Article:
The industry body urged for abundant caution on the part of tax authorities so that no negative signals are sent to industry and consumers. “It must be ensured that there shall not be any tax terrorism and fear psychosis among consumers, especially of high value products and services, as also trade channels, must be avoided.
“All tax officials should be made accountable for their action and no witch-hunt should be resorted to,” Assocham’s new President Sandeep Jajodia said at a press conference here.
He said the economy is still in the re-monetisation stage which should encourage people to start spending again, and proposals like Tax Collected at Source on transactions above Rs 2 lakh could be revisited to revive consumer demand.
The economy may take almost a year to normalise and for demand to return to pre-demonetisation level, Jajodia said.
The Income Tax Department has been levying 1 per cent Tax Collected at Source (TCS) on cash purchase of bullion in excess of Rs 2 lakh and jewellery in excess of Rs 5 lakh since July 1, 2012 and there has been no change in that position.
However, Finance Minister Arun Jaitley in his Budget 2016-17, had imposed TCS of one per cent on goods and services purchased in cash in excess of Rs 2 lakh.
“As we slowly limp back to economic revival and remonetise our country we should not put disincentives to curb spending, Jajodia said, adding that full and fast re-monetisation should be top priority for revival of economic sentiments and creation of employment.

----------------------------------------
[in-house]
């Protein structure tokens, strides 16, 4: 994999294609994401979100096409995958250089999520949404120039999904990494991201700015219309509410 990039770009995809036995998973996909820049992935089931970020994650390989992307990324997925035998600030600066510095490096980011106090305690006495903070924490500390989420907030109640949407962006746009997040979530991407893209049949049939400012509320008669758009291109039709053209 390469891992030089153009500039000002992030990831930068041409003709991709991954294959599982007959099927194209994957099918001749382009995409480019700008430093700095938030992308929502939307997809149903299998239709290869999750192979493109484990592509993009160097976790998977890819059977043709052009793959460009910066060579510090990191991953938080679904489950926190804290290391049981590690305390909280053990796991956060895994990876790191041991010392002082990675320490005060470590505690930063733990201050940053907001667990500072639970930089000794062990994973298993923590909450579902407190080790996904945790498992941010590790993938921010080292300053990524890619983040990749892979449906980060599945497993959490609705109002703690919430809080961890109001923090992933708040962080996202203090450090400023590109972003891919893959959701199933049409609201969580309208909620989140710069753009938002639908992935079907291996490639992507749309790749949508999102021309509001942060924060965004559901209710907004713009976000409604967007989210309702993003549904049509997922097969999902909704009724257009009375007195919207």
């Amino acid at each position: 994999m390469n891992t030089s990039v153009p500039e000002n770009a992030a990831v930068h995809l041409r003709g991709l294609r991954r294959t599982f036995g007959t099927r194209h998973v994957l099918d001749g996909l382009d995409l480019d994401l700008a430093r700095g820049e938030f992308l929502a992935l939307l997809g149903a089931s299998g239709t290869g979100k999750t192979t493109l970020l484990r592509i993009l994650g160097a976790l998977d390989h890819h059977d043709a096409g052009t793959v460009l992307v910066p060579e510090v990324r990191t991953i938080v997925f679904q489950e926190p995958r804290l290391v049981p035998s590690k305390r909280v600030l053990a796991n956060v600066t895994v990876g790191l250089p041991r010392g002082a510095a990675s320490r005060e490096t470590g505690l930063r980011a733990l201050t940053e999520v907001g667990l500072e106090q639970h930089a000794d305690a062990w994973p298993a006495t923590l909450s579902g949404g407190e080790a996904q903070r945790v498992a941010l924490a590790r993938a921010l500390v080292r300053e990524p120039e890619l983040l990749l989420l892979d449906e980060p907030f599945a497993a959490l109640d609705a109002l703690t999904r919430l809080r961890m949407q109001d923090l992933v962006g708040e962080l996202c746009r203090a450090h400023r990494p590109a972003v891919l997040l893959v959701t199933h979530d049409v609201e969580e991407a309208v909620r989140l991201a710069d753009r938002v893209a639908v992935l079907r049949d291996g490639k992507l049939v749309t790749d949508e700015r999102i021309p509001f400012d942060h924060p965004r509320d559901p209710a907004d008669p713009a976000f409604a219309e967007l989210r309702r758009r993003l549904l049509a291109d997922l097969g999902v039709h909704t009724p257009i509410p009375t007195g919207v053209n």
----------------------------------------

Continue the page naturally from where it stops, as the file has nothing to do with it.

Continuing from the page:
You may also like to watch this
“We are reeling under a huge lack of industrial demand,” the Assocham President said, adding that incentives for investment into manufacturing, IT, infrastructure and other core industrial sectors would create employment for the youth.
“The realty sector is a very big employment generator. If the realty sector is not revived then we would pose a huge threat to employment generation,” he said.
Observing that government officials at all levels should be made accountable for their actions, Jajodia, however, said that despite the new RBI guidelines, banks are wary of taking hard decisions in terms of debt restructuring for fear of coming under the investigative scanner.
“Besides, the negative narrative is harming the industry, banks and the economy. A clear distinction should be made between a malafide decision and a commercial decision going wrong,” he said, referring the huge pile of bad loans or NPAs.
He said the major challenges before policymakers include addressing the non-performing assets (NPAs) issue for the public sector banks, de-leveraging of corporate India and strengthening the growth path for exports.
Besides, he said, even though signals of protectionism are emerging from the new US administration, India needs to work closely with the US government, the Congress, the Senators and the American corporations to drive home the point that the Indian industry, including IT, have been a great contributor to the US economy and employment generation for the local Americans.